The Noise of a New Zealander
Posted by danni on Sept. 4, 2015, 3:58 p.m. in New Zealand Lifestyle
Last week, New Zealand rock radio station The Rock completed their annual “Rock 1000” countdown, a list of the top songs ever according to voting Kiwis. These 7 days of New Zealand radio have become world famous with people from all corners of the globe tuning in to listen to the vote-based, week-long countdown.
Back in South Africa, Radio 702 ran a similar countdown annually but on a much smaller scale. Procol Harum’s Whiter Shade of Pale and The Eagles Hotel California featured in the top 3 every time the countdown was held, both each winning several times respectively. Whereas in the last 5 years that I’ve been living in New Zealand, the Rock 1000 top 5 songs been fairly random. In fact, hearing the winning song announced last week - Thunderstruck by ACDC - was where the idea for this blog post came from. The winning song choice was strange - ACDC had never featured in the top 5 before and only very rarely the top 10, and never with that particular song. Why and how did the NZ public vote for them this year? It’s not that I disagreed with the choice but I wondered what prompted the song’s resurgence.
The answer became pretty clear when I remembered that ACDC were about to embark on a massive world tour, visiting New Zealand in December 2015. (The last time they did so in 2010, a crowd of 60 000 people appeared to support them.) Phil Rudd, the troubled ACDC drummer, lives in Tauranga and has been in the Kiwi news often recently thanks to his excessive rock-star’ing. It wouldn’t take a brain surgeon to draw the connection between ACDC’s quick shot to the top of the Rock 1000 and their presence in the collective Kiwi-conscience over the past year.
You may think it strange that a connection to immigration could be made here, but bear with me...
It came to me then that when the New Zealand public want to make a statement, it’s possible to do so and be heard. It’s that last bit that’s the clincher. Everyone in the world makes a noise. But where are you most likely to be heard and why?
Coming from South Africa, protests against poor service delivery or worse form an actual hum you hear in Johannesburg CBD when you pass through. Sometimes these protests turn violent and are almost never successful in prompting change. Things that South Africans were making noise about in 2010 are still being fought about in courts, on the streets and in homes (Julius Malema and the EFF, Jacob Zuma and the cost to build Nkandla, the ever-present utilities issues and so on...) with not much change effected. The problems seem too big; the relevant cheeks turned.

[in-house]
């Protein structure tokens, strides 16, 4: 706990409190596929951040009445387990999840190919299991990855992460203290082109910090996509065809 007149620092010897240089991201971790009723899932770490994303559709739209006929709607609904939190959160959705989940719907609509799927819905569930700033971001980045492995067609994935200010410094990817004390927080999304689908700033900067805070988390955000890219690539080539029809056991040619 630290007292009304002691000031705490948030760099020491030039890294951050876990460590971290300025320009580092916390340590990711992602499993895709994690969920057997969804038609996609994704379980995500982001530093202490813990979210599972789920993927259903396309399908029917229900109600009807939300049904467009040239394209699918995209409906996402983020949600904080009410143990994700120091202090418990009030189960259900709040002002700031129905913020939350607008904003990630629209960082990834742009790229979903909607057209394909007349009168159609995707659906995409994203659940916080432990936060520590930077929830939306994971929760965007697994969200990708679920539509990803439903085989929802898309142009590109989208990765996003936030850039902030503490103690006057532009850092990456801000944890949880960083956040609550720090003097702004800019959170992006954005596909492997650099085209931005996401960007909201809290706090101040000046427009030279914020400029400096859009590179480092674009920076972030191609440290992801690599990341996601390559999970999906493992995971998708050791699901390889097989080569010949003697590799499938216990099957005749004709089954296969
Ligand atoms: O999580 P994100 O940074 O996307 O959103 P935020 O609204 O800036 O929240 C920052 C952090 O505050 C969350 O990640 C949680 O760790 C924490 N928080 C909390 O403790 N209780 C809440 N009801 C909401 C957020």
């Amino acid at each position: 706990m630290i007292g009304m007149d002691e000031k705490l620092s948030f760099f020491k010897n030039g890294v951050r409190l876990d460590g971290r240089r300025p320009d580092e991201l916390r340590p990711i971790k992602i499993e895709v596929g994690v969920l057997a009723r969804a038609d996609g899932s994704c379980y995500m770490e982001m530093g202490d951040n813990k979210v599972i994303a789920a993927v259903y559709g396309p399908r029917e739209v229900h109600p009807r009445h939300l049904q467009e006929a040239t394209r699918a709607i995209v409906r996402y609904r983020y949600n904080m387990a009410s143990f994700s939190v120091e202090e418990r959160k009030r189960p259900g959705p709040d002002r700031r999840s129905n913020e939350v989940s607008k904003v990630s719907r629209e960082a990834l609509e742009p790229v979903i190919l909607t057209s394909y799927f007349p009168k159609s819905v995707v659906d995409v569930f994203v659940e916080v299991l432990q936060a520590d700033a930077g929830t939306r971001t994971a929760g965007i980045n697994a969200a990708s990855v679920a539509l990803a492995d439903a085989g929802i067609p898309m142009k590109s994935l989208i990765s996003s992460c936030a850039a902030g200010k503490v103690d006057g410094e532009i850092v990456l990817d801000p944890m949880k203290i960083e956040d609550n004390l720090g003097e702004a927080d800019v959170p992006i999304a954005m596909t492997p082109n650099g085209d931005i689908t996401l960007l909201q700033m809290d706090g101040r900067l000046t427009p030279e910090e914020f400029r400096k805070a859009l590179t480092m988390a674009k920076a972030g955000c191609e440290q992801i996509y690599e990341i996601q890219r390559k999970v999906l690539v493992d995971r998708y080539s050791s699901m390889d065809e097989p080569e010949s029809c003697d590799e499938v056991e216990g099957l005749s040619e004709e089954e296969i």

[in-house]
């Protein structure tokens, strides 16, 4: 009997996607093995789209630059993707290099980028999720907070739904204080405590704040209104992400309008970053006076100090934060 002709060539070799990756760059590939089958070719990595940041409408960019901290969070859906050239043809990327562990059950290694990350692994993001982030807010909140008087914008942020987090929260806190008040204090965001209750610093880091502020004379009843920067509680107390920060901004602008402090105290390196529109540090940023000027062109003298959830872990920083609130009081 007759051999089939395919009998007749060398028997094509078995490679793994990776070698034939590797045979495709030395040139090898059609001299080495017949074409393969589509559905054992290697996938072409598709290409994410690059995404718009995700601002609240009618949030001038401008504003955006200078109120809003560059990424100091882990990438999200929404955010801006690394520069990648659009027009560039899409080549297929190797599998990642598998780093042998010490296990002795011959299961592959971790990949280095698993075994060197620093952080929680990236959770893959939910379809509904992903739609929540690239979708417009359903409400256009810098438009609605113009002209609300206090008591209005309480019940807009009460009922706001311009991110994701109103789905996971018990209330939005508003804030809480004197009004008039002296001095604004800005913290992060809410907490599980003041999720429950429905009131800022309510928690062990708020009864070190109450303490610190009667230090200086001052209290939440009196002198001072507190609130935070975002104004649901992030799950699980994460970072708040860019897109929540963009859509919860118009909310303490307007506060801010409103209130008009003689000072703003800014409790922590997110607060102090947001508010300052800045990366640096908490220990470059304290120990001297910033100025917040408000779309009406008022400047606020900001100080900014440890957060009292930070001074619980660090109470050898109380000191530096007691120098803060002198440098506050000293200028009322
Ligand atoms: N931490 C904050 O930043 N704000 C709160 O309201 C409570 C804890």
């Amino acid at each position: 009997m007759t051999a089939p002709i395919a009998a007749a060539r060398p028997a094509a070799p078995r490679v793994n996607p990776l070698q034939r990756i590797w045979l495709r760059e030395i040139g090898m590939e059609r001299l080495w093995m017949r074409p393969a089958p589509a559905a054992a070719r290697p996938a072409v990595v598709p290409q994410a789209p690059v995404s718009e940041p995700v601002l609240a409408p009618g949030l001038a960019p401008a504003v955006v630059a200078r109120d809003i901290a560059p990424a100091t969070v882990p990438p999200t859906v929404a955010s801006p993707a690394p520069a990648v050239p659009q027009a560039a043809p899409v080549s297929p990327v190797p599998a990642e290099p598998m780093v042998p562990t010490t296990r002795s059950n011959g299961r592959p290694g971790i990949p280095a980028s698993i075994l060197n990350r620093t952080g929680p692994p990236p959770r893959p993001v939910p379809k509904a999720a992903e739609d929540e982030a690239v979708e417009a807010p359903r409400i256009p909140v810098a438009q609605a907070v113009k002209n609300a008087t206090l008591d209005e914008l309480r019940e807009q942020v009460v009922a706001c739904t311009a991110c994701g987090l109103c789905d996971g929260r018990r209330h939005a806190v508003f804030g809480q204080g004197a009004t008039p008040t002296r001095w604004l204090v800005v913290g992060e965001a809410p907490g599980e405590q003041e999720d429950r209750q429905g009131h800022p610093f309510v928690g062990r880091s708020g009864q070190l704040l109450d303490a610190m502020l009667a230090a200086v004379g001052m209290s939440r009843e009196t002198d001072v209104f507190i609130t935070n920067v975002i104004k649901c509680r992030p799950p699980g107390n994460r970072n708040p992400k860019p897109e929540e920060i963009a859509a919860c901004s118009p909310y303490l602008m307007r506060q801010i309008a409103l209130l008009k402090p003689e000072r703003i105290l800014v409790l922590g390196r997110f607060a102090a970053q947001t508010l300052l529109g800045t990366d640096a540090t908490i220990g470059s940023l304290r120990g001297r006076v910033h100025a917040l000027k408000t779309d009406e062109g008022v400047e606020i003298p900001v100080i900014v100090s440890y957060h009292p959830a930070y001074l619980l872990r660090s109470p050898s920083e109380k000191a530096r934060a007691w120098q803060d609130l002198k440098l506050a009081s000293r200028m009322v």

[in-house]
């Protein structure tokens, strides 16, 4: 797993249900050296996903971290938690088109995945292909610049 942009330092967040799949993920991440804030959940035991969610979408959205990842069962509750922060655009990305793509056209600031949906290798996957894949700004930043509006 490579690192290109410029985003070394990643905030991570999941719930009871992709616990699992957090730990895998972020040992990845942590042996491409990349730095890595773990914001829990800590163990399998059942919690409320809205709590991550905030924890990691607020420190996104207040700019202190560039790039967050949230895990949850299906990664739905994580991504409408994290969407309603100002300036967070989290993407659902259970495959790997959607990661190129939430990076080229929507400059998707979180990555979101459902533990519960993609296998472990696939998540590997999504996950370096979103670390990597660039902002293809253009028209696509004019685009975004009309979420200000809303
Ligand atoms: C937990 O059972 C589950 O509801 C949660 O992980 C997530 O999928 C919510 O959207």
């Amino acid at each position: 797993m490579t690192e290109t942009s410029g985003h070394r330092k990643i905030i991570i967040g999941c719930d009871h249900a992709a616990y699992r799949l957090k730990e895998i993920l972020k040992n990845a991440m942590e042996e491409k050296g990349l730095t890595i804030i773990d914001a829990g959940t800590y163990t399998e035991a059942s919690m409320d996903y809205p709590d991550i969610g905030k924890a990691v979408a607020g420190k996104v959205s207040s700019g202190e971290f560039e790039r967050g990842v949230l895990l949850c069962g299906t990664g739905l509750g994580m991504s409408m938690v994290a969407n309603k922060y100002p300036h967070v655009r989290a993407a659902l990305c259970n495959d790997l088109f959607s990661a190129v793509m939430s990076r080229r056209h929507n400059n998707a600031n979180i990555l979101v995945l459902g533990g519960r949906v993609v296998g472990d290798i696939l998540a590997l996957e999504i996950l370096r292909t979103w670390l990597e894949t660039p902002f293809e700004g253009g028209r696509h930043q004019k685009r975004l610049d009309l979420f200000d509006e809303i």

Conversely, New Zealand’s population of around 4.5 million means that problems can be more easily dealt with. In fact, as the point of this article suggests, simply bringing about the awareness of a problem in New Zealand is far simpler. New Zealand’s establishment of a strong, stable education system results in a demographic that is, for the most part, intelligent. We grasp technology, we’re into our high-speed internet connections, our innovations in science and our business leaders are some of the best and most experienced in the world. We have all of these features of a cosmopolitan first world environment, but we’re not just noisy cogs in a massive first-world wheel like London and Hong Kong. We can and we do regularly effect change in New Zealand as a people.
When we decided to move to New Zealand, this ability to make a noise and be heard was one of the most appealing and unique aspects of the country to us. In South Africa you could spend your entire career trying to garner the same type of industry recognition as you could gain here in a far shorter period of time.
We speak up in New Zealand - like many do - but our industries, our government, (our radio stations...) and our mostly captive countrymen can actually hear us. Even though as a nation we have a giant’s mindset in many ways, we’re not giants. We’re smart, well-equipped and prepared enough to make a big bang on the world stage, but we’re a small enough nation that our individual bangs are heard too.
When I heard Thunderstruck had been chosen by the Kiwi public as the top rock song ever, I quickly realised how typical (and how possible!) it is for New Zealand to welcome ACDC back to the country in December by placing them squarely in that top spot. A more idealistic view is that the Kiwis are thanking them for coming and I wouldn’t put it past them! They’ve done it before with the Foo Fighters - New Zealand’s favourite band - by welcoming them onto stage with the loudest sound Dave Grohl admits he’s ever heard. Grohl has spoken about this at interviews since then and about how New Zealand is the “little country that could”. At the time, Geonet said that seismic stations in Herne Bay and Eden Park recorded vibrations from the concert at Western Springs across the entire set, 12 km away. The shaking was in time to the rhythm of the music, with lulls between songs.
The only other time such man-made seismic activity has been recorded in New Zealand was during the sound of 80,000 fans cheering the All Blacks' Rugby World Cup victory at Eden Park. I think that says a lot about the world-shaking power of our little big country.
- Danni (Marketing Coordinator, IMMagine)
P.S. I wholeheartedly respect New Zealand's decision this year. Here's the song in case this post has made you need to hear it: ACDC Thunderstruck
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